Central Devon MP Mel Stride is backing Government plans to introduce a Voter ID law that would require voters to produce photo identification when they cast their vote. Although the problem of voter fraud is not thought to be widespread, there have been examples in recent years such as the mayoral election in Tower Hamlets in 2014 which was which was declared null and void due to extensive electoral fraud, including ballots being double-cast and cast from false addresses.
Critics of the Government’s plans argue that not everyone has photo ID, which might prevent them from voting and that these voters are more likely to be from ethnic minority backgrounds and so could be discriminatory. However, the latest research on the most comprehensive data available found minimal disparity between different ages or ethnic groups and the Government will place a legal requirement on local authorities to provide anyone without photo ID with a free voter card.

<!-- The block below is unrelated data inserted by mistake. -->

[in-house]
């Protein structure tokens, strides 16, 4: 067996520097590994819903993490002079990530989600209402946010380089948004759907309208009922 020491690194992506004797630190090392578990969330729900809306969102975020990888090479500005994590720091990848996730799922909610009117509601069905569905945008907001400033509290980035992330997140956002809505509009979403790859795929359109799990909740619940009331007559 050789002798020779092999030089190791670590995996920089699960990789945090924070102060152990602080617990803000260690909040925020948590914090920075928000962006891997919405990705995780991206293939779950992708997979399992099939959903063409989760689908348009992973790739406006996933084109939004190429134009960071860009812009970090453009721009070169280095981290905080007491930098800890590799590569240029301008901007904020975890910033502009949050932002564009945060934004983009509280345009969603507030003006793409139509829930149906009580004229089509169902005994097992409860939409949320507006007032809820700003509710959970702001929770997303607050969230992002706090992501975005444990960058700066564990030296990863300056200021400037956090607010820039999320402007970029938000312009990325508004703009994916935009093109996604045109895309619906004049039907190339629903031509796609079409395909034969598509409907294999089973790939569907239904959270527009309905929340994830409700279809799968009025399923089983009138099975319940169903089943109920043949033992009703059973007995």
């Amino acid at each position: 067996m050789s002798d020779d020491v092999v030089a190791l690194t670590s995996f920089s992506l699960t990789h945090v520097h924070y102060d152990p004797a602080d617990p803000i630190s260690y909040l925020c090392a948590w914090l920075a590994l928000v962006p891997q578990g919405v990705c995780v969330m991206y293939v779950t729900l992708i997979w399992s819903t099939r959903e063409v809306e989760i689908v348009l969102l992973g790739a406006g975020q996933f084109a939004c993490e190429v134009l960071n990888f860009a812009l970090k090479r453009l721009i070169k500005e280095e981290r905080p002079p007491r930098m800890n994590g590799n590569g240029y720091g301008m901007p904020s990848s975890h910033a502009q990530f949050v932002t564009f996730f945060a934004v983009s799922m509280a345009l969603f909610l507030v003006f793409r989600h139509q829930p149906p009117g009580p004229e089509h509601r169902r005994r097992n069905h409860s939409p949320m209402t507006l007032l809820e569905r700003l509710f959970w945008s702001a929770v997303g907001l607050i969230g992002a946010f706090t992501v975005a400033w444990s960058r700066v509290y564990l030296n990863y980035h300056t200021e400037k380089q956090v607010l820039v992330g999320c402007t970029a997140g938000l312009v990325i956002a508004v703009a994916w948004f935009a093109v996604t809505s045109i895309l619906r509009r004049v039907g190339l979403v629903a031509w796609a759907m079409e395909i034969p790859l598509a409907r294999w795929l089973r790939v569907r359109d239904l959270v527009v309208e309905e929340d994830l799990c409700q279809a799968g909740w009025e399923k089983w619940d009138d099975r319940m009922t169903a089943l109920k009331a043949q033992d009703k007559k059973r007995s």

Mr Stride said:
“Requiring someone to produce photo ID when they vote is just common sense. It shouldn’t be possible to vote once in the morning and then again in the afternoon simply by giving an alternative name and address and with little likelihood of being caught. The last Labour Government introduced it in Northern Ireland in 2003, with no evidence that it has since impacted on voter turnout and the introduction of free voter cards for those without photo ID mean that affordability will not be a factor.”